Column: One blowout win can’t mask Dodgers’ very real issues with their bullpen and defense

Dodgers reliever Garrett Cleavinger reacts after giving up a home run to Milwaukee's Travis Shaw.
Dodgers reliever Garrett Cleavinger reacts after giving up a home run to Milwaukee’s Travis Shaw during the third inning of a 6-5 loss in 11 innings to the Brewers on Saturday.
(Morry Gash / Associated Press)

The 1927 New York Yankees never lost 10 times in a 13-game stretch. Neither did the 1975 Cincinnati Reds.

Any talk of these Dodgers being the best team ever can be put on hold until next year or sometime after that.

Never mind their 16-4 victory over the Milwaukee Brewers on Sunday, which was only their fourth win in 14 games. The Dodgers have major league problems.


And if they don’t solve them in the coming months, there won’t be a second consecutive World Series championship.

There won’t be a parade.

AJ Pollock drove in eight runs and Matt Beaty drove in seven as the Dodgers smothered the Milwaukee Brewers, 16-4, to salvage the finale of the series.

May 2, 2021

Abusing a pitcher making his major league debut, the way they did Brewers starter Alec Bettinger in their series finale at American Family Field, didn’t change any of that.

Their bullpen is still unreliable, their bench is short on weapons, their defense is shaky and their offense is reverting to the feast-or-famine approach it displayed before they acquired Mookie Betts.

The offense will come around when Betts and Corey Seager resume hitting. But the other areas? Those could require outside help.

Long term, the most obvious problem is in the bullpen.

Kenley Jansen remains the team’s closer but is basically doing the job on a part-time basis. Significantly more effective with a lightened workload, Jansen hasn’t pitched on consecutive days since he imploded in Oakland in the first week of the season.

Jansen’s limited availability handcuffs manager Dave Roberts now but will do so even more in October.


Reclamation project Corey Knebel was the team’s best reliever until he was injured again, this time with a right lat strain that has him on the 60-day injured list. David Price’s return to the bullpen has produced mixed results and landed the former Cy Young Award winner on the 10-day IL. Fireballer Brusdar Graterol and long man Tony Gonsolin are also sidelined.

The Dodgers camouflaged their bullpen shortcomings last year by deploying Julio Urías as both a starter and reliever in the postseason. That might not be an option this year, as Urías is shouldering considerably more responsibility in the regular season. He’s on track to make 30-plus starts.

The starter who looks most capable of contributing as a reliever, Dustin May, was taken out of a game Saturday with what looked like a serious arm injury.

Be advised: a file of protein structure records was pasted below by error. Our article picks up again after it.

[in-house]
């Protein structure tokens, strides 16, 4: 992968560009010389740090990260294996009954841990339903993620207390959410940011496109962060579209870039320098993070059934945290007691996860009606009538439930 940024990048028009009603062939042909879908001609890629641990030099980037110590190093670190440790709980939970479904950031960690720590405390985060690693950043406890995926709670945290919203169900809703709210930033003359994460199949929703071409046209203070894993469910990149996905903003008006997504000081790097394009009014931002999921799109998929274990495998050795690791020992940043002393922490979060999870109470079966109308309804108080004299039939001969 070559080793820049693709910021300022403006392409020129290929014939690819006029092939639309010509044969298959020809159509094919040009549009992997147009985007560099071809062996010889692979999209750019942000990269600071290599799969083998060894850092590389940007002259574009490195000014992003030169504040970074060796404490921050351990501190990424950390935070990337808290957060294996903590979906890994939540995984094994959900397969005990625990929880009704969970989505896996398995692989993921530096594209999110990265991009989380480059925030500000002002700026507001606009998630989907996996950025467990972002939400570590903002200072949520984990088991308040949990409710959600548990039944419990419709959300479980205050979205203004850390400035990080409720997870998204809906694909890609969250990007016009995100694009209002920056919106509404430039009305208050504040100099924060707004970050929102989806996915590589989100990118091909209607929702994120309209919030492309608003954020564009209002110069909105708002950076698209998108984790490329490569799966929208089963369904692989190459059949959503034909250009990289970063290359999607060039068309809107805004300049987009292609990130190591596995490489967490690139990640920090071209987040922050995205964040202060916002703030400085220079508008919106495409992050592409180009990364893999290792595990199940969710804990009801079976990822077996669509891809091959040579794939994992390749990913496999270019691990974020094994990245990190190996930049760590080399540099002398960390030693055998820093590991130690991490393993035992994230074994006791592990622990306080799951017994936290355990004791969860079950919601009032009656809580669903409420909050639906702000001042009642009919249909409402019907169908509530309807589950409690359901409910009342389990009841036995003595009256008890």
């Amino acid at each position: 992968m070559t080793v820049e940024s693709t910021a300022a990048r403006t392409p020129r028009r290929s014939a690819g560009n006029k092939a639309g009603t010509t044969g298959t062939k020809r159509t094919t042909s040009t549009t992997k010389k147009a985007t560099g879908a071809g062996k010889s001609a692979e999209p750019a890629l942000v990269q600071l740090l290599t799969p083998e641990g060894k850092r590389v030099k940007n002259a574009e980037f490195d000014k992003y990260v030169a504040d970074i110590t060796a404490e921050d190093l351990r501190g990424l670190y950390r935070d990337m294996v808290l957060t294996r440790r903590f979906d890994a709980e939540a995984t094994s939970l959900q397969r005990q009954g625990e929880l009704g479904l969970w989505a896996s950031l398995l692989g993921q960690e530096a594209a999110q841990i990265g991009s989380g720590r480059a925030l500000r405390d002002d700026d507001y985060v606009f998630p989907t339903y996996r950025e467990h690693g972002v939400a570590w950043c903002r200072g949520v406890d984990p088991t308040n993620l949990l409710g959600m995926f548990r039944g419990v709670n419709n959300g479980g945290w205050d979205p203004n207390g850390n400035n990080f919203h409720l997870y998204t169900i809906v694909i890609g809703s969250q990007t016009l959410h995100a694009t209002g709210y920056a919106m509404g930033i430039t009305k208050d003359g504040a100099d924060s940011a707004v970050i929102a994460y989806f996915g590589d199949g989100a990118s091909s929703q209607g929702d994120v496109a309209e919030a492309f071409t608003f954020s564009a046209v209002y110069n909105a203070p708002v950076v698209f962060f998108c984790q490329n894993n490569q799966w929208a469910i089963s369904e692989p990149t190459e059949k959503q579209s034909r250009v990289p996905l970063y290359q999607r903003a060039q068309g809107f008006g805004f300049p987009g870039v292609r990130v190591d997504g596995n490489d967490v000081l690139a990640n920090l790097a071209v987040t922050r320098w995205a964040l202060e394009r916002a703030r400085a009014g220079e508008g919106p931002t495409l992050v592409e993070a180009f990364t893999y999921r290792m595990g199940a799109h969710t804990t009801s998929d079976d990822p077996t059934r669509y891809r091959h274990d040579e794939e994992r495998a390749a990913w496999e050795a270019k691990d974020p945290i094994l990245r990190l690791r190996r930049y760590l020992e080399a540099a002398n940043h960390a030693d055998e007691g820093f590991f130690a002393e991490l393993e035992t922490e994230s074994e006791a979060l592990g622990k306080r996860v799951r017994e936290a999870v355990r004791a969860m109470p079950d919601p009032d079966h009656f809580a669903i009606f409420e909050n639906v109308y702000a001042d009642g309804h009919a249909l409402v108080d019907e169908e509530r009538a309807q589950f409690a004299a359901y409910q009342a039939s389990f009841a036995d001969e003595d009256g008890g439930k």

Highlights from the Dodgers’ 16-4 win over the Milwaukee Brewers on Sunday.

If the issues in the bullpen were predictable, the weakness of the bench is something of a surprise, considering president of baseball operations Andrew Friedman’s ability to find value on the margins of rosters. Zach McKinstry looked like a real player before he went down with a side muscle injury and Matt Beaty has been productive through his first 30-some plate appearances, but the bench is otherwise populated with automatic outs.

The return of a sidelined Cody Bellinger is unlikely to benefit the team’s pinch-hitting corps, as it will move Chris Taylor from the outfield to second base and .190-hitting Gavin Lux from second base to the bench, if not the team’s alternate site where reserves are working out.

The Dodgers have also been one of the worst defensive teams in baseball, as they rank near the bottom in several metrics. Seager has looked particularly limited at shortstop. He has never been a Gold Glove contender, but the Dodgers had made him an adequate defender in previous seasons by positioning him where opposing hitters are likely to bat the ball.

Asked whether Seager’s range has diminished or the Dodgers aren’t stationing him in the right places, Roberts replied: “I know that the numbers, as far as runs saved and whatever, are down. I don’t think that it’s a small sample size. I know Corey expects to be better. He will be. I don’t think it’s positioning. I don’t think it’s focus on getting jumps on the baseball. I think he’s a plus-defender at shortstop. He’s shown it.

“I think there’s some things that have happened, dropping the ball, these are just kind of outliers that have happened in this perfect storm the last couple of weeks.”

Ironically, the team’s greatest weakness during its recent slump is the most fixable.

“Our offense has struggled for sure,” outfielder AJ Pollock said.

Starting pitcher Dustin May left in the second inning with an arm injury, and the Dodgers lost 6-5 to the host Milwaukee Brewers in 11 innings Saturday.

May 1, 2021

The team’s 3-10 downturn coincided with slumps by its two best hitters: Betts batted .234 over that period and Seager .192.

Betts missed close to a week last month with a back injury. He has batted .217 since then, though he smacked a home run Saturday and was robbed of a couple of hits by Brewers third baseman Pablo Reyes on Sunday.

Asked after the game Saturday whether his back problems affected his swing, Betts replied, “Today was probably the best day so far.”

That wasn’t a no.

So long as Betts recovers physically and Seager rediscovers his offensive rhythm, the Dodgers will score runs again, even if they aren’t facing a rookie who hadn’t pitched in an official game in two years. That, combined with the best rotation in the majors, should be enough for them to win another division title.

Except success here is defined by a World Series championship, and realizing this larger ambition will require them to focus on the small details — their relief pitching, their pinch-hitting, their defense. They have five months to figure them out.